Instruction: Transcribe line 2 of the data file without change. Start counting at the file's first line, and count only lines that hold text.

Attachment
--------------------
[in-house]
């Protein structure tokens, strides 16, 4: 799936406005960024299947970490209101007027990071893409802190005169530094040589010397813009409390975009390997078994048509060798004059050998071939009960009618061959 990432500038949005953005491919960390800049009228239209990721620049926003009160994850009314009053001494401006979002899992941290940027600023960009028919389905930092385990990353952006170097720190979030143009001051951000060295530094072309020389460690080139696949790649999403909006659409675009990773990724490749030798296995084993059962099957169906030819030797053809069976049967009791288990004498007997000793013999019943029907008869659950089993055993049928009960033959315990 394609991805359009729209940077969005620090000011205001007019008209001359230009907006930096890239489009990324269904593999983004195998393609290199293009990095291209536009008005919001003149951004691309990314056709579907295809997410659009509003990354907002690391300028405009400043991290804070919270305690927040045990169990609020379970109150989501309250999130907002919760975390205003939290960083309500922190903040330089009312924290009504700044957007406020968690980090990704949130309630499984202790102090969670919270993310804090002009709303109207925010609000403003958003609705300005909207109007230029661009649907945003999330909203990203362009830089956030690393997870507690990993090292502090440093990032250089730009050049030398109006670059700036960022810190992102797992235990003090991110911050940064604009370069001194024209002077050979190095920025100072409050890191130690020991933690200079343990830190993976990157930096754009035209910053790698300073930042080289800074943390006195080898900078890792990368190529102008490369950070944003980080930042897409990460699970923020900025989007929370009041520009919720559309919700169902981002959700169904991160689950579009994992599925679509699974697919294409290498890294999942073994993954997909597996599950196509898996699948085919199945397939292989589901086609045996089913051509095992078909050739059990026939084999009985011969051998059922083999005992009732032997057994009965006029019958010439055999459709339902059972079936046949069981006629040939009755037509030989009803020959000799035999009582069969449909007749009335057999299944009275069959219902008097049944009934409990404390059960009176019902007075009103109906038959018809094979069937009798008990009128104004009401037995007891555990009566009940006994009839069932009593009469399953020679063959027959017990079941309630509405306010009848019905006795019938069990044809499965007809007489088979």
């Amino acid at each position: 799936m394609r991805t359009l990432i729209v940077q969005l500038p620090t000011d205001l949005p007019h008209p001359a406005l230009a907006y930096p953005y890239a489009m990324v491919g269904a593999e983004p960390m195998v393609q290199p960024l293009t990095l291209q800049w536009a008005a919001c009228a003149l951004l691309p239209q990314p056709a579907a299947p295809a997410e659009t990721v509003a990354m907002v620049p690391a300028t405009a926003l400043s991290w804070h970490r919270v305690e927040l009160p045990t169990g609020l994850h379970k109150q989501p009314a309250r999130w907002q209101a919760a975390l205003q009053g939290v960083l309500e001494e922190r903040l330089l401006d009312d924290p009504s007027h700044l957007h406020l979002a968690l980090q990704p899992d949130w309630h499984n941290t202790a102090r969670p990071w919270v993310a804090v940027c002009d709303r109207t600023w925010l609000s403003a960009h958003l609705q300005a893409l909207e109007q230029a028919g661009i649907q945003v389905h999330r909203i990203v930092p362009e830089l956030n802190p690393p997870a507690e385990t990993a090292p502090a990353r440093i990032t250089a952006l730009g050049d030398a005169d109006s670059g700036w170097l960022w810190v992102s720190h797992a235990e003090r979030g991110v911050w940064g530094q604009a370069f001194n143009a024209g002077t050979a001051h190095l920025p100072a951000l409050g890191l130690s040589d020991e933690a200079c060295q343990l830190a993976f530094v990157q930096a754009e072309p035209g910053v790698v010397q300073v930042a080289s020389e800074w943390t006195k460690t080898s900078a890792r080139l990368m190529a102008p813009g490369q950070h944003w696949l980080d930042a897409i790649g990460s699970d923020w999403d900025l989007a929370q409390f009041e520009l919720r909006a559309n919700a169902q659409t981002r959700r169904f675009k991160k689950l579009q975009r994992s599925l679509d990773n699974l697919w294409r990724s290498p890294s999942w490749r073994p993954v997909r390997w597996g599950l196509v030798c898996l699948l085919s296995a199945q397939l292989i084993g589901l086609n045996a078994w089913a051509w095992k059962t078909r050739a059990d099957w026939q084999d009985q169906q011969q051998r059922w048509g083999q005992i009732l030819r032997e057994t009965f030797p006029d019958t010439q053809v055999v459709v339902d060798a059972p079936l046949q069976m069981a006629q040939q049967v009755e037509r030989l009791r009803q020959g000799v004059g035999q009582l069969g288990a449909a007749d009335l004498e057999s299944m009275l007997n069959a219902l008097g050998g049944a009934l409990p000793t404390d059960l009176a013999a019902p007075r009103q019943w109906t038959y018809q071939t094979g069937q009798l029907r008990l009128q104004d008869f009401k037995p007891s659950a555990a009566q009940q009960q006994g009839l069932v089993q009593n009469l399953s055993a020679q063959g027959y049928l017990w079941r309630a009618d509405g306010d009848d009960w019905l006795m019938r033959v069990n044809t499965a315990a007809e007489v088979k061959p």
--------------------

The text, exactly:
């Protein structure tokens, strides 16, 4: 799936406005960024299947970490209101007027990071893409802190005169530094040589010397813009409390975009390997078994048509060798004059050998071939009960009618061959 990432500038949005953005491919960390800049009228239209990721620049926003009160994850009314009053001494401006979002899992941290940027600023960009028919389905930092385990990353952006170097720190979030143009001051951000060295530094072309020389460690080139696949790649999403909006659409675009990773990724490749030798296995084993059962099957169906030819030797053809069976049967009791288990004498007997000793013999019943029907008869659950089993055993049928009960033959315990 394609991805359009729209940077969005620090000011205001007019008209001359230009907006930096890239489009990324269904593999983004195998393609290199293009990095291209536009008005919001003149951004691309990314056709579907295809997410659009509003990354907002690391300028405009400043991290804070919270305690927040045990169990609020379970109150989501309250999130907002919760975390205003939290960083309500922190903040330089009312924290009504700044957007406020968690980090990704949130309630499984202790102090969670919270993310804090002009709303109207925010609000403003958003609705300005909207109007230029661009649907945003999330909203990203362009830089956030690393997870507690990993090292502090440093990032250089730009050049030398109006670059700036960022810190992102797992235990003090991110911050940064604009370069001194024209002077050979190095920025100072409050890191130690020991933690200079343990830190993976990157930096754009035209910053790698300073930042080289800074943390006195080898900078890792990368190529102008490369950070944003980080930042897409990460699970923020900025989007929370009041520009919720559309919700169902981002959700169904991160689950579009994992599925679509699974697919294409290498890294999942073994993954997909597996599950196509898996699948085919199945397939292989589901086609045996089913051509095992078909050739059990026939084999009985011969051998059922083999005992009732032997057994009965006029019958010439055999459709339902059972079936046949069981006629040939009755037509030989009803020959000799035999009582069969449909007749009335057999299944009275069959219902008097049944009934409990404390059960009176019902007075009103109906038959018809094979069937009798008990009128104004009401037995007891555990009566009940006994009839069932009593009469399953020679063959027959017990079941309630509405306010009848019905006795019938069990044809499965007809007489088979």